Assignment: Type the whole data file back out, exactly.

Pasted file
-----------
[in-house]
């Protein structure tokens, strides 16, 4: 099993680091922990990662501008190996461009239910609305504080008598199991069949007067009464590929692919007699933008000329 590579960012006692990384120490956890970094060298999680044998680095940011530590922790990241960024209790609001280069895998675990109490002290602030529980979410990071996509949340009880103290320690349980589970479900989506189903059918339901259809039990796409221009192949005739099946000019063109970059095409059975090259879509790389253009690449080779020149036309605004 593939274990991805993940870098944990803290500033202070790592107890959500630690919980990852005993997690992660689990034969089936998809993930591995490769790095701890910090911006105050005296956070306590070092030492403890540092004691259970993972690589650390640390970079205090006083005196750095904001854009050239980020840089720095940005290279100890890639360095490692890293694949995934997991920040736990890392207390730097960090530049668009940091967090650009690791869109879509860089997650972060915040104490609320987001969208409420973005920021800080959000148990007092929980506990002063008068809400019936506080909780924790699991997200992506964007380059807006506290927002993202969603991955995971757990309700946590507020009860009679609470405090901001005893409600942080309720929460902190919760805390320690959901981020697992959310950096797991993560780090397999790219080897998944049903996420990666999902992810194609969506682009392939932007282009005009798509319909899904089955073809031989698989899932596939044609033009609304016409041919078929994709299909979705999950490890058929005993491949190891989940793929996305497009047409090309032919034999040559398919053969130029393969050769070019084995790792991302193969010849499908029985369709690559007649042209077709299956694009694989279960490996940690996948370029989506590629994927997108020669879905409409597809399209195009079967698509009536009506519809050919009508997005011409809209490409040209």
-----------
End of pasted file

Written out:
[in-house]
């Protein structure tokens, strides 16, 4: 099993680091922990990662501008190996461009239910609305504080008598199991069949007067009464590929692919007699933008000329 590579960012006692990384120490956890970094060298999680044998680095940011530590922790990241960024209790609001280069895998675990109490002290602030529980979410990071996509949340009880103290320690349980589970479900989506189903059918339901259809039990796409221009192949005739099946000019063109970059095409059975090259879509790389253009690449080779020149036309605004 593939274990991805993940870098944990803290500033202070790592107890959500630690919980990852005993997690992660689990034969089936998809993930591995490769790095701890910090911006105050005296956070306590070092030492403890540092004691259970993972690589650390640390970079205090006083005196750095904001854009050239980020840089720095940005290279100890890639360095490692890293694949995934997991920040736990890392207390730097960090530049668009940091967090650009690791869109879509860089997650972060915040104490609320987001969208409420973005920021800080959000148990007092929980506990002063008068809400019936506080909780924790699991997200992506964007380059807006506290927002993202969603991955995971757990309700946590507020009860009679609470405090901001005893409600942080309720929460902190919760805390320690959901981020697992959310950096797991993560780090397999790219080897998944049903996420990666999902992810194609969506682009392939932007282009005009798509319909899904089955073809031989698989899932596939044609033009609304016409041919078929994709299909979705999950490890058929005993491949190891989940793929996305497009047409090309032919034999040559398919053969130029393969050769070019084995790792991302193969010849499908029985369709690559007649042209077709299956694009694989279960490996940690996948370029989506590629994927997108020669879905409409597809399209195009079967698509009536009506519809050919009508997005011409809209490409040209």